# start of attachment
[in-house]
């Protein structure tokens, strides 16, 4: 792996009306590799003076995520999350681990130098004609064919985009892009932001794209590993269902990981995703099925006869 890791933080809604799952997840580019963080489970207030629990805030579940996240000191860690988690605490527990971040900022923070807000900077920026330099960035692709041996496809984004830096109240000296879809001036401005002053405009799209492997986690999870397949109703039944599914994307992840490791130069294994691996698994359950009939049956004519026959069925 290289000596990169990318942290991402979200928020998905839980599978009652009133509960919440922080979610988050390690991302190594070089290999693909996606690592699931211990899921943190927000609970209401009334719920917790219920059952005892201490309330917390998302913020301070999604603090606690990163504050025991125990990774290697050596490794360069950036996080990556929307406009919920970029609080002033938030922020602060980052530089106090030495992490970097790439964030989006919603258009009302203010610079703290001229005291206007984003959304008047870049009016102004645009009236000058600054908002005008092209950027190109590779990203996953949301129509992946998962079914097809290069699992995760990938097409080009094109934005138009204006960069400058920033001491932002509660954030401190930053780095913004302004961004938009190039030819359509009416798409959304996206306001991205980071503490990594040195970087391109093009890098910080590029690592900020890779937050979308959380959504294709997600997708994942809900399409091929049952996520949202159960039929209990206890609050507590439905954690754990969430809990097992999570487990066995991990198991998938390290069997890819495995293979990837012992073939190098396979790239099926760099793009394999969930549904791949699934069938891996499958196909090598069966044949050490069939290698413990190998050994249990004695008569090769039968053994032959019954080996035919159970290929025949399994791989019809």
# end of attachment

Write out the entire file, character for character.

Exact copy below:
[in-house]
């Protein structure tokens, strides 16, 4: 792996009306590799003076995520999350681990130098004609064919985009892009932001794209590993269902990981995703099925006869 890791933080809604799952997840580019963080489970207030629990805030579940996240000191860690988690605490527990971040900022923070807000900077920026330099960035692709041996496809984004830096109240000296879809001036401005002053405009799209492997986690999870397949109703039944599914994307992840490791130069294994691996698994359950009939049956004519026959069925 290289000596990169990318942290991402979200928020998905839980599978009652009133509960919440922080979610988050390690991302190594070089290999693909996606690592699931211990899921943190927000609970209401009334719920917790219920059952005892201490309330917390998302913020301070999604603090606690990163504050025991125990990774290697050596490794360069950036996080990556929307406009919920970029609080002033938030922020602060980052530089106090030495992490970097790439964030989006919603258009009302203010610079703290001229005291206007984003959304008047870049009016102004645009009236000058600054908002005008092209950027190109590779990203996953949301129509992946998962079914097809290069699992995760990938097409080009094109934005138009204006960069400058920033001491932002509660954030401190930053780095913004302004961004938009190039030819359509009416798409959304996206306001991205980071503490990594040195970087391109093009890098910080590029690592900020890779937050979308959380959504294709997600997708994942809900399409091929049952996520949202159960039929209990206890609050507590439905954690754990969430809990097992999570487990066995991990198991998938390290069997890819495995293979990837012992073939190098396979790239099926760099793009394999969930549904791949699934069938891996499958196909090598069966044949050490069939290698413990190998050994249990004695008569090769039968053994032959019954080996035919159970290929025949399994791989019809």